Post Holdings, Inc., and its subsidiary, Post Foods, LLC, are being sued by three separate plaintiffs for labeling, marketing and selling Shredded Wheat as “natural” despite testing positive for the herbicide glyphosate.
The lawsuits were filed on June 22 by the Organic Consumers Association (OCA) in the Superior Court of the District of Columbia, by Andy Wu in the U.S. District Court for the Northern District of California and by Robert Stephenson in the U.S. District Court for the Eastern District of New York.
“On the back of its cereal box, Post says Shredded Wheat is made of ‘100% Whole Grain Wheat’ and that the product is ‘made with nothing but goodness,’” said Ronnie Cummins, OCA’s international director in a press release. “But tests prove Shredded Wheat contains glyphosate, the active ingredient in Monsanto’s Roundup. Glyphosate is not only very unnatural, it is a known toxin, linked to a long list of potential and serious health problems.”
Though testing by an independent lab in California found Shredded Wheat to contain 0.18 parts per million of glyphosate, which is a level below what is allowed by the U.S. Environmental Protection Agency, Kim Richman, of The Richman Law Group, which represents OCA in the suit notes that “even at low levels, including levels below those approved by regulatory agencies, studies show that glyphosate is an endocrine disruptor.”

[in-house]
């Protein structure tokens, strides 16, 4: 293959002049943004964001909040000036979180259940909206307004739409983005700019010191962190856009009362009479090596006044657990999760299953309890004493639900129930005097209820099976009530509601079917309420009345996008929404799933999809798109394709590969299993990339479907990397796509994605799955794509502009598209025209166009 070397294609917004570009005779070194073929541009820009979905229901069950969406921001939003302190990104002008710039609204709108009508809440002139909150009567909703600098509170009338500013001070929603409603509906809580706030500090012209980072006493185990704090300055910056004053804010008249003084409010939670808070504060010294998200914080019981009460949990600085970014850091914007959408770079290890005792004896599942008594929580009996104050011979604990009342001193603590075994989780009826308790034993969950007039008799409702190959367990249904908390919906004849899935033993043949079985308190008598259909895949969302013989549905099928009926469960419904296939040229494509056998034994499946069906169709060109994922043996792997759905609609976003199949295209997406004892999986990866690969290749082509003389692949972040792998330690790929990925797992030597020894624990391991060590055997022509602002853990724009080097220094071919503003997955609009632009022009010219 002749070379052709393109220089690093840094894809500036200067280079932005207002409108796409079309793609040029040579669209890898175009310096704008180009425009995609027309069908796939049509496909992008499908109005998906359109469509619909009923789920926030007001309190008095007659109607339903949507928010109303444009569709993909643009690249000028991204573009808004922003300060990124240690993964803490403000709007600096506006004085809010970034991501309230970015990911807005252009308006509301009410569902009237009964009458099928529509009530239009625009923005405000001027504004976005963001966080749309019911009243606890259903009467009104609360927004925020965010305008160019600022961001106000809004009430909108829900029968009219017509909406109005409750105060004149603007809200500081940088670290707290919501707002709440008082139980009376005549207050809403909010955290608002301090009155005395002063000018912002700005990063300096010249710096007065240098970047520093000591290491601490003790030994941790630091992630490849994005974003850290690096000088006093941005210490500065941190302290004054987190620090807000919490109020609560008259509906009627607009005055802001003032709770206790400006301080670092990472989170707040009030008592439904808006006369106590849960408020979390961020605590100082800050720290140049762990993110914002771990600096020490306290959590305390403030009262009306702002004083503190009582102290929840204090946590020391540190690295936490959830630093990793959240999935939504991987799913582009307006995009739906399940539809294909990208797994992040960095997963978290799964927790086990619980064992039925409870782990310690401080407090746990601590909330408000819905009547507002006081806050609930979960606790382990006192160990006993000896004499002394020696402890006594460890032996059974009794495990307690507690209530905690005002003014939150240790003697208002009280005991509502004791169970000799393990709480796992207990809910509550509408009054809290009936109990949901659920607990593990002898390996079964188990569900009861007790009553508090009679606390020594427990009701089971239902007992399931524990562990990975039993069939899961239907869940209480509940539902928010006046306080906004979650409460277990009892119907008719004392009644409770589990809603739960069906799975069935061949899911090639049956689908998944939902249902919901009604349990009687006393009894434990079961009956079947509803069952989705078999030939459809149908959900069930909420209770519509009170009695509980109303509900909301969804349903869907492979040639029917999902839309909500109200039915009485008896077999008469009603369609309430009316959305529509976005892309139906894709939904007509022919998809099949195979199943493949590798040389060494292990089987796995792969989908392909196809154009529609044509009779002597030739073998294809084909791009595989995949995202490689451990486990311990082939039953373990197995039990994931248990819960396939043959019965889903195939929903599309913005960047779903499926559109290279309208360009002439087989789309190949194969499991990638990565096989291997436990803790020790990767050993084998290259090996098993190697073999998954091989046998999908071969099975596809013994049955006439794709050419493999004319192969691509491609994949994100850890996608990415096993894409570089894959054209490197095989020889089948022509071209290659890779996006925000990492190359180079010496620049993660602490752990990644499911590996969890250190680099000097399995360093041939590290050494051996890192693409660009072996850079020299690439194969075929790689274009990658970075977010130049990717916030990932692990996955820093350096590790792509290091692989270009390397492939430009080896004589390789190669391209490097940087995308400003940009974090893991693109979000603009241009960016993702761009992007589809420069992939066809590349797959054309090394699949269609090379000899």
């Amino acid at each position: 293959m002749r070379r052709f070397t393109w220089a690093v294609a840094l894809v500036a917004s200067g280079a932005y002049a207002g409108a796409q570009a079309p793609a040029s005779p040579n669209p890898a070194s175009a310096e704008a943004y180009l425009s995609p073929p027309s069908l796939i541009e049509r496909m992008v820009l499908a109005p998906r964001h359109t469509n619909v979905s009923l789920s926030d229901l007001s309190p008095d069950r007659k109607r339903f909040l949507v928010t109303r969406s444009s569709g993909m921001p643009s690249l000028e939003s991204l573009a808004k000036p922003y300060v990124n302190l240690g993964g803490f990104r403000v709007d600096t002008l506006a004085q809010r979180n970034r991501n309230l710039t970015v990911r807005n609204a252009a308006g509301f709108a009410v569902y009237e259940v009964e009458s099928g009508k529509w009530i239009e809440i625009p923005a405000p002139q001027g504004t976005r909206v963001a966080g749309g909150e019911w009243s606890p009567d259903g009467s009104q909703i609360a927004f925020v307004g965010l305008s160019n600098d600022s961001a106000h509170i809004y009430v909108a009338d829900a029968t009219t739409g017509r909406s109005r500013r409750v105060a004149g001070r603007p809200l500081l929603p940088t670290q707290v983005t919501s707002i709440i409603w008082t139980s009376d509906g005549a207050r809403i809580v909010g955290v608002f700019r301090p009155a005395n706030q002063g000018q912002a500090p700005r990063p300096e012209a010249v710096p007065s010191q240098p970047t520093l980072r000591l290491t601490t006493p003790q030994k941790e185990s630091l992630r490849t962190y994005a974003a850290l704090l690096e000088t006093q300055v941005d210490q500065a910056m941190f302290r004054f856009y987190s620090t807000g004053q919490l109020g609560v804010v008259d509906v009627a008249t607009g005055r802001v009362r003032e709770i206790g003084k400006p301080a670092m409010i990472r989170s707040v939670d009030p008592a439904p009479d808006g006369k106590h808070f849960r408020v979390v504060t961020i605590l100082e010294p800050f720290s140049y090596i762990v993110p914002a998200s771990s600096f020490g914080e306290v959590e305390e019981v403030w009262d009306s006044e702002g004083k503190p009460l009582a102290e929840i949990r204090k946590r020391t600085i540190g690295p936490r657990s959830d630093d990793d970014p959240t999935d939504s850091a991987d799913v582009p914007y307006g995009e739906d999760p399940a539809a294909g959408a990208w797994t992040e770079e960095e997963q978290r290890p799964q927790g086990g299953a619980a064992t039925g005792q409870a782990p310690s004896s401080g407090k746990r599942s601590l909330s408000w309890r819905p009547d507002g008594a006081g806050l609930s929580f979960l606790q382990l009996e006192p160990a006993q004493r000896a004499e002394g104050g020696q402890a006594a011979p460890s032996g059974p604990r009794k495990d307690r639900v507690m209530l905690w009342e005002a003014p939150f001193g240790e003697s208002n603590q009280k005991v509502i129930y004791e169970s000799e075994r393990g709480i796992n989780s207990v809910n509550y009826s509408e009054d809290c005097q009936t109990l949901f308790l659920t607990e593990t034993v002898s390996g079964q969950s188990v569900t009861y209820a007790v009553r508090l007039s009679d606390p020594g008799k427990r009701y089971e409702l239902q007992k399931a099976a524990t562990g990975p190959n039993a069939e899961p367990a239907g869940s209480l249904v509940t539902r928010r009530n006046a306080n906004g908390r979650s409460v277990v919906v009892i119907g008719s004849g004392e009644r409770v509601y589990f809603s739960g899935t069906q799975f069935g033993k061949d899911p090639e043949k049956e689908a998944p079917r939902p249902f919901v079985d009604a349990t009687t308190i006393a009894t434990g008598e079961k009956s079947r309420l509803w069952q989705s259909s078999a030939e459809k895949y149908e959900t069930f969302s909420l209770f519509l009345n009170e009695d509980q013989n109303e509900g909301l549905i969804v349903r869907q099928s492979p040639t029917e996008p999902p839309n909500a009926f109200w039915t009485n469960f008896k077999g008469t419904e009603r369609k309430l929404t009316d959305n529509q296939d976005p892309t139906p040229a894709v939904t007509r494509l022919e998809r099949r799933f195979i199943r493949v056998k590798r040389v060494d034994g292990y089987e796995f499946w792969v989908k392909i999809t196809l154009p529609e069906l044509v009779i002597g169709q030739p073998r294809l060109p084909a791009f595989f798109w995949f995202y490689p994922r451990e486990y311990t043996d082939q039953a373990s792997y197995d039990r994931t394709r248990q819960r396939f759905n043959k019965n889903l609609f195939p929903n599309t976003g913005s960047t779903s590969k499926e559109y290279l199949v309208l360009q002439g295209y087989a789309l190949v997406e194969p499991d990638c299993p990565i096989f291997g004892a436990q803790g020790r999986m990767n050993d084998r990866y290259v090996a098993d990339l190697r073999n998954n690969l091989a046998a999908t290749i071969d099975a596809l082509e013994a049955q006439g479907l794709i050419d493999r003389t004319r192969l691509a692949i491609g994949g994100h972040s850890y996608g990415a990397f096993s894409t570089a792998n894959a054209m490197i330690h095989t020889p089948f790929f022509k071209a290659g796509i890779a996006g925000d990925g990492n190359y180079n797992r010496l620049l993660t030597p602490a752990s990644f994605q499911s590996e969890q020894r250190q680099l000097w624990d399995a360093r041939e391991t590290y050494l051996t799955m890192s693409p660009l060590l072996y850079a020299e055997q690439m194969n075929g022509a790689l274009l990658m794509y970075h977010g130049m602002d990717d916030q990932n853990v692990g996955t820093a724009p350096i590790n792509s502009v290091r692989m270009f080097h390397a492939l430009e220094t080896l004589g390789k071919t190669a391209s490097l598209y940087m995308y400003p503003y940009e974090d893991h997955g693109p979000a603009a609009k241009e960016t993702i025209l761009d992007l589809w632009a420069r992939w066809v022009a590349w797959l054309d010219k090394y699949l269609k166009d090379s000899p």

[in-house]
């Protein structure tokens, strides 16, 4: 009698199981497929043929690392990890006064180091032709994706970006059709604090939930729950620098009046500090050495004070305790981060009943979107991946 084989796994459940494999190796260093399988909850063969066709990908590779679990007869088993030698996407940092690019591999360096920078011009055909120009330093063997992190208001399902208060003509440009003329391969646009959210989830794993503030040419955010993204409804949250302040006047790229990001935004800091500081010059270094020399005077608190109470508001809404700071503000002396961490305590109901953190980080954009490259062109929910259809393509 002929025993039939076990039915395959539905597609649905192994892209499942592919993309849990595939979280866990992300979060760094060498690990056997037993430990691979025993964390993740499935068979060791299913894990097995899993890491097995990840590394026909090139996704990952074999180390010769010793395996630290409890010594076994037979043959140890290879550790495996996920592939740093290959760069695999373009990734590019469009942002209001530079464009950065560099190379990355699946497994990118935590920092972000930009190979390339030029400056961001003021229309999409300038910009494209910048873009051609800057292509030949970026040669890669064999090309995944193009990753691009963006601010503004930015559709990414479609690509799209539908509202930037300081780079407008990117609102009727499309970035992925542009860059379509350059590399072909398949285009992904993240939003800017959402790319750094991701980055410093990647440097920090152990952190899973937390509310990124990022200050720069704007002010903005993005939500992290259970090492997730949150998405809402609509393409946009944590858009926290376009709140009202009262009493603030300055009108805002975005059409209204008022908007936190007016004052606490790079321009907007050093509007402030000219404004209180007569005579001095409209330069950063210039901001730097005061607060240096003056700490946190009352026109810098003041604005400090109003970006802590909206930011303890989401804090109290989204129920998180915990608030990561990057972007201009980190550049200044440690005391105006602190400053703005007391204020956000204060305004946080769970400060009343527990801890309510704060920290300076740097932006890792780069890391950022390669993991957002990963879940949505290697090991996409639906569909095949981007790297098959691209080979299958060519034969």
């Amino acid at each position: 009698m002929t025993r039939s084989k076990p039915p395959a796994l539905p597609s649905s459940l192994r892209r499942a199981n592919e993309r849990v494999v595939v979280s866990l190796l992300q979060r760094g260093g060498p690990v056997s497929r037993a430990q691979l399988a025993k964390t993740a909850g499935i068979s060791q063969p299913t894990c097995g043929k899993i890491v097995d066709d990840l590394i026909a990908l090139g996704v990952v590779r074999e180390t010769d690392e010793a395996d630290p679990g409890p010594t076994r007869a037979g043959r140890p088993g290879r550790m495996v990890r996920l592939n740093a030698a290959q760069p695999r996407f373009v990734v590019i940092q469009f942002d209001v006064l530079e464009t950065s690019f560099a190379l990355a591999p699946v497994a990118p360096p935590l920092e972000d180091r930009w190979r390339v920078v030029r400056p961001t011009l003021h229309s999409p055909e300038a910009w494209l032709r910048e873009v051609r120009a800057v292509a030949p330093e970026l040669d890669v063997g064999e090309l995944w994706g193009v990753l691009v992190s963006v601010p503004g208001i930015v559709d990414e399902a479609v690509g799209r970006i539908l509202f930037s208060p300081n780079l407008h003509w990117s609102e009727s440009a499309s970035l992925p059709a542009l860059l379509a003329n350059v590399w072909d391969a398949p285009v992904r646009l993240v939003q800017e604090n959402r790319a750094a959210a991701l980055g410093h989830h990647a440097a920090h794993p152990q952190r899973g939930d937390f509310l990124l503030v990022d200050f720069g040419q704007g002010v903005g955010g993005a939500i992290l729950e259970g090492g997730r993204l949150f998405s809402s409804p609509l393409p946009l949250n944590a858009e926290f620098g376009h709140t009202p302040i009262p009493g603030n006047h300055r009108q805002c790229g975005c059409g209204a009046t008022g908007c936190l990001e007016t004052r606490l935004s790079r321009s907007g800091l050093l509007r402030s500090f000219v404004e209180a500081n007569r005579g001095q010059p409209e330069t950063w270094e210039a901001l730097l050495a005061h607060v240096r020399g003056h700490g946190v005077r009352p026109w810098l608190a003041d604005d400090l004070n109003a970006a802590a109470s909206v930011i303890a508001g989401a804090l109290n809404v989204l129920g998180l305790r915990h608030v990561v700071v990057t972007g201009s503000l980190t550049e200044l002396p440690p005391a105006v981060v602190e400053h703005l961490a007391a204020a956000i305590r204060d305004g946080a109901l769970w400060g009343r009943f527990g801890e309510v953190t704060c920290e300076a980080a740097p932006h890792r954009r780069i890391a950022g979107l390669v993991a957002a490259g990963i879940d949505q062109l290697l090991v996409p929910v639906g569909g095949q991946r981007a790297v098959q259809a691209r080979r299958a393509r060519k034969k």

In the suit, the OCA also points out a 2014 Consumer Report Study, where “sixty-six percent of all respondents said that a natural representation on packaged and processed foods means that no toxic pesticides were used.” One consumer who believed in this same statement was Wu.
In Wu’s complaint, he states he paid more for Shredded Wheat thinking it was natural and free of chemicals. In addition, Wu claims that Post uses glyphosate intentionally but not as an agricultural weed killer, but “as a drying agent (to increase crop yield and thereby to increase profit) shortly before harvest.”
According to Stephenson’s complaint, “there is nothing unlawful about Shredded Wheat’s growing and processing methods.” What Stephenson stated to be unlawful is how “Post’s claim that Shredded Wheat is something that it is not in order to capitalize on growing consumer demand for healthful, natural products.”
The suit comes on the heels of the FDA asking the public for help in defining the term for “natural.”
Posted on WholeFoods Magazine Online 7/11/2016